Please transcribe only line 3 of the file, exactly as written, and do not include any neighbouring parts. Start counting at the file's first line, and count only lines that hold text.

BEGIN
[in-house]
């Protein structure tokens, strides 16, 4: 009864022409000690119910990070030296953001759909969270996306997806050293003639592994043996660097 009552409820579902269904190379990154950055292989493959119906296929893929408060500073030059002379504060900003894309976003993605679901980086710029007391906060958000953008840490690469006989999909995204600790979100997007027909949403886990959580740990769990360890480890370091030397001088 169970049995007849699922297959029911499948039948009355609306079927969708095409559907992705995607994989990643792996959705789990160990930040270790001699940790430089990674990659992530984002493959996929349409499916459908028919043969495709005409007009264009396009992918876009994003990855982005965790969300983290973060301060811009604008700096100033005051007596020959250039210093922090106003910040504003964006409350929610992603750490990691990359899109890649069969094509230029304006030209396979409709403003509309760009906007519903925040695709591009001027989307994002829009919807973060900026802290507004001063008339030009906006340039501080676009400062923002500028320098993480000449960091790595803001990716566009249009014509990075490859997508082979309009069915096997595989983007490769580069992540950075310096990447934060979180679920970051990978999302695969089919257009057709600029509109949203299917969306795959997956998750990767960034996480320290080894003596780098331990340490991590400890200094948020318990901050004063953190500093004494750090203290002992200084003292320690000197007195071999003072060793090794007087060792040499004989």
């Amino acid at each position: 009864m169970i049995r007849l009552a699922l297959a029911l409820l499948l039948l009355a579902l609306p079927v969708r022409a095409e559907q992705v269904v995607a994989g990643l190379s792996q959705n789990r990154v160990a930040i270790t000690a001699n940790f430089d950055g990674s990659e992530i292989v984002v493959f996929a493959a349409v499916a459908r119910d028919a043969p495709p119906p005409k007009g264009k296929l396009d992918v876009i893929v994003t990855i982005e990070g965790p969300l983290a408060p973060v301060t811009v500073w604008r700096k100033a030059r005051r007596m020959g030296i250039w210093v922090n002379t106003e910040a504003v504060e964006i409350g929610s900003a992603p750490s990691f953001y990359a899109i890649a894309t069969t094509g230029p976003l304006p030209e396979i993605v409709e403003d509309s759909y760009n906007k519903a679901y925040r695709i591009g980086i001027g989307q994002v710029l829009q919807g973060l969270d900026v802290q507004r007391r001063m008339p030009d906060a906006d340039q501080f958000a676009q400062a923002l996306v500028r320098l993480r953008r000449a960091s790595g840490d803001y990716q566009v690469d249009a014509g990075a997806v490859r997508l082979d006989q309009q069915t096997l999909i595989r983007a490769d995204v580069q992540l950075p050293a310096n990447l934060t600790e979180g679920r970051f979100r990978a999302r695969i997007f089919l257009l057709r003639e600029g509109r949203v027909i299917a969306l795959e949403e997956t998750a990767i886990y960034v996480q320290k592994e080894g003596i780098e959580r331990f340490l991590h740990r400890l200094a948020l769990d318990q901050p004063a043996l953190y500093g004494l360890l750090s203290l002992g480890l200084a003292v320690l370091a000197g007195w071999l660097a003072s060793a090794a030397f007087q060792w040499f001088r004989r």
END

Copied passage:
């Amino acid at each position: 009864m169970i049995r007849l009552a699922l297959a029911l409820l499948l039948l009355a579902l609306p079927v969708r022409a095409e559907q992705v269904v995607a994989g990643l190379s792996q959705n789990r990154v160990a930040i270790t000690a001699n940790f430089d950055g990674s990659e992530i292989v984002v493959f996929a493959a349409v499916a459908r119910d028919a043969p495709p119906p005409k007009g264009k296929l396009d992918v876009i893929v994003t990855i982005e990070g965790p969300l983290a408060p973060v301060t811009v500073w604008r700096k100033a030059r005051r007596m020959g030296i250039w210093v922090n002379t106003e910040a504003v504060e964006i409350g929610s900003a992603p750490s990691f953001y990359a899109i890649a894309t069969t094509g230029p976003l304006p030209e396979i993605v409709e403003d509309s759909y760009n906007k519903a679901y925040r695709i591009g980086i001027g989307q994002v710029l829009q919807g973060l969270d900026v802290q507004r007391r001063m008339p030009d906060a906006d340039q501080f958000a676009q400062a923002l996306v500028r320098l993480r953008r000449a960091s790595g840490d803001y990716q566009v690469d249009a014509g990075a997806v490859r997508l082979d006989q309009q069915t096997l999909i595989r983007a490769d995204v580069q992540l950075p050293a310096n990447l934060t600790e979180g679920r970051f979100r990978a999302r695969i997007f089919l257009l057709r003639e600029g509109r949203v027909i299917a969306l795959e949403e997956t998750a990767i886990y960034v996480q320290k592994e080894g003596i780098e959580r331990f340490l991590h740990r400890l200094a948020l769990d318990q901050p004063a043996l953190y500093g004494l360890l750090s203290l002992g480890l200084a003292v320690l370091a000197g007195w071999l660097a003072s060793a090794a030397f007087q060792w040499f001088r004989r």